With the myriad choices available to the training professional, there is more technology and more tools available today than ever before to create the most relevant and impactful training possible, which can be tailored to a learner’s preferences. Learners know enough now to expect these technologies to adapt to their workflows and preferences, not the other way around. In the recent past, these technology cycles have only continued to accelerate and have consequently allowed organizations to have immediate access to an arsenal of tools.
For example, over the last five years there has been a two-fold increase in the number of Cloud and mobile tools for learning – highlighting that these are no longer nice-to-have for learning programs but they need to be a strategic part of any comprehensive learning plan (Aberdeen Research). We’ve reached a point where training professionals need to begin looking at technology and asking not, “Can the (tool) do this?” but “What is the best tool to use” This simple shift will help get to the root issue: media habits have changed, and outdated approaches will generate increasingly poor results. Training leaders need to make sure that their technology choices are not only the best for the job at hand but also allow their learners to access their programs however they need to.
Treating Learners like Customers
The distinction between training and marketing is becoming more blurred. For example, associations compete to create perceived value and then need to sustain this value, often through member-training programs. Similarly, technology, service, and product-based companies use free and (some are not-free) training opportunities to create more valued touch-points and to help maximize their customers’ usage and benefits from their respective products and services.
In all of these cases, creating training programs and training events helps drive company awareness and branding and is essential to build customer loyalty. Since the value and effectiveness of customer education and training so significantly expands marketing reach and effectiveness, learning professionals and marketers need to stop thinking of marketing and training as two separate engagements that happen at different times. Marketing can use training events to improve their outcomes, and training professionals can use marketing approaches and tools to improve their program’s effectiveness.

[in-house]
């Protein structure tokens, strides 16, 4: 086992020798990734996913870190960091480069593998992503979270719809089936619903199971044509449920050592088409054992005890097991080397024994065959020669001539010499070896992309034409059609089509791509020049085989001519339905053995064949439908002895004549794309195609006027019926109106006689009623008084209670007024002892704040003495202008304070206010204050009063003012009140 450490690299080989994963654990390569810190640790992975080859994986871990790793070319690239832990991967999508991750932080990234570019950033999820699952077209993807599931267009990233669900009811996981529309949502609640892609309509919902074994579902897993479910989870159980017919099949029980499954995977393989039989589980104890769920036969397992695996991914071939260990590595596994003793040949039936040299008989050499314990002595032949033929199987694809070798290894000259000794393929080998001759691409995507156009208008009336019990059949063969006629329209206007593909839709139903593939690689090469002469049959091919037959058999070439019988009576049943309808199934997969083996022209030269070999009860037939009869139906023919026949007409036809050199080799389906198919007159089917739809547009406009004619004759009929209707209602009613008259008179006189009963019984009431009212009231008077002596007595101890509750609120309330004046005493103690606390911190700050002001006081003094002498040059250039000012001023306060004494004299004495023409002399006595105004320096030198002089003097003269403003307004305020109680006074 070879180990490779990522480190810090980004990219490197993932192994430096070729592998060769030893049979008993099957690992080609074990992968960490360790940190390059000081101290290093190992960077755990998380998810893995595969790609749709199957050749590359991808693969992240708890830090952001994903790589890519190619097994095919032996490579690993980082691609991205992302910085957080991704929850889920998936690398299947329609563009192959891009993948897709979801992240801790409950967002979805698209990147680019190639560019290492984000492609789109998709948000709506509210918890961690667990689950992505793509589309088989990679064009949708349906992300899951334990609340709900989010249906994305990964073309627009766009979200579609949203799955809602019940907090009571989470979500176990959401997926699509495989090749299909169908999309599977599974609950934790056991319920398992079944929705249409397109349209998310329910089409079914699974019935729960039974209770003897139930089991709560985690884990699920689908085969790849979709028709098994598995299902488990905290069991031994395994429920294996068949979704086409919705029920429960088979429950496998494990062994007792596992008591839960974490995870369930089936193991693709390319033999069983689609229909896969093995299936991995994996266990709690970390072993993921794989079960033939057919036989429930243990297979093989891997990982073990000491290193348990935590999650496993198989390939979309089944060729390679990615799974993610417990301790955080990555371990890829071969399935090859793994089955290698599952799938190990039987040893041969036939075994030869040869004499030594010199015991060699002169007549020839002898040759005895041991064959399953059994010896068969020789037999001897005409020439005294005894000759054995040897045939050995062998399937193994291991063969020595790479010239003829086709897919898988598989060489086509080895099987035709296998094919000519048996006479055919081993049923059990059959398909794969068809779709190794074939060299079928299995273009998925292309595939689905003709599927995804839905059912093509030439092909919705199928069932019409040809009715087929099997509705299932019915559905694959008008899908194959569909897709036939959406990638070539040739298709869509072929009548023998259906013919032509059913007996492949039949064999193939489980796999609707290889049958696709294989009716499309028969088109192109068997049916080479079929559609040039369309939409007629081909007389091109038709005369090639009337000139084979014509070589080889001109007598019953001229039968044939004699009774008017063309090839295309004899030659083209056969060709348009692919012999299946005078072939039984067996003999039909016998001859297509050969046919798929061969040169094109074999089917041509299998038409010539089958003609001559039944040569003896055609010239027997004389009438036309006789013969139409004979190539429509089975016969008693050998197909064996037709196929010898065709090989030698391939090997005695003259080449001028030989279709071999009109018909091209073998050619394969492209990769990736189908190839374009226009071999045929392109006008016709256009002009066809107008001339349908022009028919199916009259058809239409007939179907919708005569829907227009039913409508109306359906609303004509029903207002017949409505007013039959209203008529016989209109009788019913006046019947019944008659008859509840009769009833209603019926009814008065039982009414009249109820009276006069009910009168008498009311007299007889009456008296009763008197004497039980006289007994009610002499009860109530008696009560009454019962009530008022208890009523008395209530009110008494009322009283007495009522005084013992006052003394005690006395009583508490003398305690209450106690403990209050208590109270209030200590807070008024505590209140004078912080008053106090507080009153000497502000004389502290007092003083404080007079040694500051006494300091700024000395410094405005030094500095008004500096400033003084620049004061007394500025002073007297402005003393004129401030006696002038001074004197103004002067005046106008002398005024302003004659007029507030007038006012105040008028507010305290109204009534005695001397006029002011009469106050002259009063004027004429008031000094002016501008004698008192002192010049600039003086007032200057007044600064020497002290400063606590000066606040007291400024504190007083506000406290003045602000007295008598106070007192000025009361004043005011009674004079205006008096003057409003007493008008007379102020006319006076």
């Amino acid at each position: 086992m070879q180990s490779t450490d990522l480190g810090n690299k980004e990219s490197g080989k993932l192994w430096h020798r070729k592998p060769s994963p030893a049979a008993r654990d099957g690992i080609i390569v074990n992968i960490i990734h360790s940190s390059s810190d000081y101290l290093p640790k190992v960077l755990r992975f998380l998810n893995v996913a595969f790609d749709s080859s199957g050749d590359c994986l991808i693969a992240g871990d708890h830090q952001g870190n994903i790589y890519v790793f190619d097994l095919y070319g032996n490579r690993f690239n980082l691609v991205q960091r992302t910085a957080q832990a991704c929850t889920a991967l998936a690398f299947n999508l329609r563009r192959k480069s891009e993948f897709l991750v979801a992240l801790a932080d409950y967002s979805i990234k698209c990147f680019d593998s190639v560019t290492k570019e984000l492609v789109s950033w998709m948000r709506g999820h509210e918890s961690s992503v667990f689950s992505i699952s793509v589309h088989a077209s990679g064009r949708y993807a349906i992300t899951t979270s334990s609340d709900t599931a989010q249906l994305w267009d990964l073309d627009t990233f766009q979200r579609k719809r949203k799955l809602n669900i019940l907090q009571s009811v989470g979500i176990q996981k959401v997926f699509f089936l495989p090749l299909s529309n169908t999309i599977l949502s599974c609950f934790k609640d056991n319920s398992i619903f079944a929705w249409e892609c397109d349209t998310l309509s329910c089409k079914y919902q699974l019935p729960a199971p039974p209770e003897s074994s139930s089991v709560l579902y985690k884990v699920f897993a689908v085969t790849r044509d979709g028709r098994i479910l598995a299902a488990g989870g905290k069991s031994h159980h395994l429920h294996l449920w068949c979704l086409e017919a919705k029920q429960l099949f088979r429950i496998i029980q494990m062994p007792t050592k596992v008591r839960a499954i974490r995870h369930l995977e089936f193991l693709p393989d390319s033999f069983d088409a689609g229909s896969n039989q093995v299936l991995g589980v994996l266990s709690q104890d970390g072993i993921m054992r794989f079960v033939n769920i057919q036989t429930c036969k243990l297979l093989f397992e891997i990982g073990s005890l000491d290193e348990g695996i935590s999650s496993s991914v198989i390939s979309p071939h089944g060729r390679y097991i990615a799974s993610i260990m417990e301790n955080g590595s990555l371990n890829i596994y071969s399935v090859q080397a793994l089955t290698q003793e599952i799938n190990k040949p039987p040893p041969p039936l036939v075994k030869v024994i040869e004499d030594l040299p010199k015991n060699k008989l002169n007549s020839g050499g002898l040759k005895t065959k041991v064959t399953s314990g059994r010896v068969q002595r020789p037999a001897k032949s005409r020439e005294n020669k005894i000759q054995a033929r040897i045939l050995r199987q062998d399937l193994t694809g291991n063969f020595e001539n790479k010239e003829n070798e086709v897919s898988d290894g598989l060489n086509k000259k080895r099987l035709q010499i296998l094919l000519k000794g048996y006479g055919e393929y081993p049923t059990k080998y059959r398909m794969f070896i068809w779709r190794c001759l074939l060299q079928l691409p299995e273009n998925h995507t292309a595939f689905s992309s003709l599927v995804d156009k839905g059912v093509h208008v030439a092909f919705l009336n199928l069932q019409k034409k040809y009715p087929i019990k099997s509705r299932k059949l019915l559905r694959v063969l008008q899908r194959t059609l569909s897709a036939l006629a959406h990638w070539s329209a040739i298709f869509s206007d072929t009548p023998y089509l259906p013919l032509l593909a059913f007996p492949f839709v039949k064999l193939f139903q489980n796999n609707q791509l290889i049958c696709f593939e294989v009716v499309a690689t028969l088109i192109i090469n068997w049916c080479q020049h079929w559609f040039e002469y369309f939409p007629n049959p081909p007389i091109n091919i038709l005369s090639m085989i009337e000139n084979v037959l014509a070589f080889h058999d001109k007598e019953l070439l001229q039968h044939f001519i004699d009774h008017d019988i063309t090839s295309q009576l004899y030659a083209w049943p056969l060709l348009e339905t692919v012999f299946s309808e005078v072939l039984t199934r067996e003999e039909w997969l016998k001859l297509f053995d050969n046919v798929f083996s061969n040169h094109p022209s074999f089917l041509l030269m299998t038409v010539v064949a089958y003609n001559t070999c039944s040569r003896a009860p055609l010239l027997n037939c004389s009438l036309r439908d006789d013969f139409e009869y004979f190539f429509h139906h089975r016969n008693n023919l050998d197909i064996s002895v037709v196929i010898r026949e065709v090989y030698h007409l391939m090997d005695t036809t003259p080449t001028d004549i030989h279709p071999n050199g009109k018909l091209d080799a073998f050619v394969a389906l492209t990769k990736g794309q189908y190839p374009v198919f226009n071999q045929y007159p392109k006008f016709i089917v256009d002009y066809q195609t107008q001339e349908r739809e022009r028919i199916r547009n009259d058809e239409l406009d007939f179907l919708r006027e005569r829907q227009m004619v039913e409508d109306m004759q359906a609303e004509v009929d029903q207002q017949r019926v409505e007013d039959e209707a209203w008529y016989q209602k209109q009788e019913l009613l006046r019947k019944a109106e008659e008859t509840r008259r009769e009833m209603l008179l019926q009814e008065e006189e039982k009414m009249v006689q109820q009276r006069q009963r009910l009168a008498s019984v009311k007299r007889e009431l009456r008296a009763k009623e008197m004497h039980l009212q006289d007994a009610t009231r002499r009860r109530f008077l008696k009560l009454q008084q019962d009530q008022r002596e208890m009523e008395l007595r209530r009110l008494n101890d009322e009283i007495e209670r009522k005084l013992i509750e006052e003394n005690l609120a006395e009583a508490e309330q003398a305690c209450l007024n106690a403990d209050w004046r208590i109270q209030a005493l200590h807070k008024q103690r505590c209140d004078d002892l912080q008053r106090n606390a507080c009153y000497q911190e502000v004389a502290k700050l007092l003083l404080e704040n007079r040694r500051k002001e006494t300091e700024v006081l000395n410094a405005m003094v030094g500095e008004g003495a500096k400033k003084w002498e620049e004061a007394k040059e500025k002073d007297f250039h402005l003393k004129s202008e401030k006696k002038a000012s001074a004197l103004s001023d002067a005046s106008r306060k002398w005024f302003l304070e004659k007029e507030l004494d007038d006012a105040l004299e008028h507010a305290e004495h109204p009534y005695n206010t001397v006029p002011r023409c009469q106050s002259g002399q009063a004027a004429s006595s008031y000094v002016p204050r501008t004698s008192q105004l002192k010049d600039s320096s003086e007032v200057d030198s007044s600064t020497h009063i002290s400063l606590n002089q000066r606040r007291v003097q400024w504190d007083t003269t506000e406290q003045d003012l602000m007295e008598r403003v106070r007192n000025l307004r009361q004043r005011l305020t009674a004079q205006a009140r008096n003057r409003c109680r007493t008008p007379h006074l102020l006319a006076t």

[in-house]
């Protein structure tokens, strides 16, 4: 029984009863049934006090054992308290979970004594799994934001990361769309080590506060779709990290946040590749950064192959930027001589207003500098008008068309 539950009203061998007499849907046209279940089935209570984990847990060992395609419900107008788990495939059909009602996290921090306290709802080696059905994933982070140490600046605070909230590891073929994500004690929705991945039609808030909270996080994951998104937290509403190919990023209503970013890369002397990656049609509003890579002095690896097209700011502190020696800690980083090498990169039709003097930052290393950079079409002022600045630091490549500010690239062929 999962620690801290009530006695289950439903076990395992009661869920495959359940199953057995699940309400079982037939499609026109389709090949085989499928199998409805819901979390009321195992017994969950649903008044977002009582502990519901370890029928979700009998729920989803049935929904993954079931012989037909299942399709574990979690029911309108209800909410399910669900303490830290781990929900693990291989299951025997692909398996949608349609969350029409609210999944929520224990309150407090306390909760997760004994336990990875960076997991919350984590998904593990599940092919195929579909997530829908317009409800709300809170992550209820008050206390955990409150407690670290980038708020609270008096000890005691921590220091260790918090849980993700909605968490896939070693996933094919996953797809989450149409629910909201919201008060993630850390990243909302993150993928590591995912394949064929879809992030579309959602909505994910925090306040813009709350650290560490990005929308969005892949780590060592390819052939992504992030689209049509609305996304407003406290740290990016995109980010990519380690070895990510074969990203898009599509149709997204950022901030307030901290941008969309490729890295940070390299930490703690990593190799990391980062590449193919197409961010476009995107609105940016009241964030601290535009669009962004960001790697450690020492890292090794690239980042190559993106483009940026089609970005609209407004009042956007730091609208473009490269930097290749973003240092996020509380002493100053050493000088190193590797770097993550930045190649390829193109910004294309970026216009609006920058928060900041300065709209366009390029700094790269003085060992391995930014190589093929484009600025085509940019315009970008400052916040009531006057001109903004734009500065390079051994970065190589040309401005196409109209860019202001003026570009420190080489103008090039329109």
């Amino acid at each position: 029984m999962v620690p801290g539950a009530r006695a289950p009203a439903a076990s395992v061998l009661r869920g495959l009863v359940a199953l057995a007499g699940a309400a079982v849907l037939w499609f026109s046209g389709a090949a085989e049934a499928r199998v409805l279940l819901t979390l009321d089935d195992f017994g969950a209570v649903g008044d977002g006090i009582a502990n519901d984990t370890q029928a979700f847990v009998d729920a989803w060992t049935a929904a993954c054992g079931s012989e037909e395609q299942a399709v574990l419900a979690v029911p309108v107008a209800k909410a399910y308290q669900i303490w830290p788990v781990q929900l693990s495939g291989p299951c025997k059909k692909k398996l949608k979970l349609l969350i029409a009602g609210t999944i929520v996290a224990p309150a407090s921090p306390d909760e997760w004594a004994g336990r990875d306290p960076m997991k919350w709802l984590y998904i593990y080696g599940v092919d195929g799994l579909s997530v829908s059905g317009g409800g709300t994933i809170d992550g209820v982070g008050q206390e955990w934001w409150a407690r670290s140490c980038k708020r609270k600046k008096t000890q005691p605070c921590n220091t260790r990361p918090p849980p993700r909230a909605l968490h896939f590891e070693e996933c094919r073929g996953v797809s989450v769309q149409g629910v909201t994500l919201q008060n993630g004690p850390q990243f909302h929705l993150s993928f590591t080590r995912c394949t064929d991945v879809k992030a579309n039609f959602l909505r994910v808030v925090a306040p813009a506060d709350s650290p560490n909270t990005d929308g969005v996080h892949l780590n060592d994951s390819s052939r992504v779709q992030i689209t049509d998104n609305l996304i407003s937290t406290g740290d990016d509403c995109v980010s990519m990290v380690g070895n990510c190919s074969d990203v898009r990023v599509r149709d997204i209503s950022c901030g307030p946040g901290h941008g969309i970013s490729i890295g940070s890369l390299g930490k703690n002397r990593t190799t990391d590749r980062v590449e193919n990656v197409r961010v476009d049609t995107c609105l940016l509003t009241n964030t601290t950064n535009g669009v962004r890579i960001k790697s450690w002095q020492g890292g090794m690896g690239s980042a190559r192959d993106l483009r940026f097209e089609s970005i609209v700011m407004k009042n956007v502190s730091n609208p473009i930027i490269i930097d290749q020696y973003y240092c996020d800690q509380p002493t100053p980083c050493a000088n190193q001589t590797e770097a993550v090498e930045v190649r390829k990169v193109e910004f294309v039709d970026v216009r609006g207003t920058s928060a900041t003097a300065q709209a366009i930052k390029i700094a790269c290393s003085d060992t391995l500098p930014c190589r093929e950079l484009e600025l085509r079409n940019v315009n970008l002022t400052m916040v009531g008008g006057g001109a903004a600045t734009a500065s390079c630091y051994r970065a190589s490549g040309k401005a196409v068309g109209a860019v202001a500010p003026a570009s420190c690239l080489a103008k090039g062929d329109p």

Changing Workforce Demographics
By 2025 the workforce will be dominantly made up of Millenials. These Learners are more comfortable with technology and expect more. Simply put, learning audiences are getting more familiar with advanced technologies and strategies. They see sophisticated technology and thinking incorporated into everything from smart phone apps to web design to social media. This integration of learning, branding, and point-of-need training is a primary driver of change.
Moving forward, we anticipate a business environment with sophisticated learners who expect instructionally sound techniques, paired with rich-media content and social interactions. However, research is showing that only 39% of firms plan to increase that budget in the next 12 months to emphasize employee engagement and meet these demands (Aberdeen Research). With smart strategies and the right technologies, you can often improve employee and partner engagement without additional costs.
Are You Still Doing Too Much By Hand?
Primary research with clients and prospective clients shows that this particular business process is still ripe for automation: surprisingly, over 72% of businesses still manage and administer their learning programs manually, based on a 2013 MarketsandMarkets report. Other syndicated research by Wainhouse Research and IDC has calculated that businesses spend over $25, on average, to manually manage and administer each registration for their Learning Programs; a total market cost exceeding $100B annually!
Businesses are wasting significant resources, both financial and human, to manage and administer their training, education and learning development programs, including learning programs for the Extended Enterprise: educating customers, users, and partners, etc.
The most successful companies approach training with real business results in mind, a plan to map and measure the impact of training, and a performance sustainment model that allows for real-time assessment of the program. Rapid training responses can then be implemented when any metric drops below certain standards. Training leaders play a key role in the successful execution of the overall business strategy. A responsive, intelligent training strategy is key to staying competitive in today’s hyper-connected 24×7 market.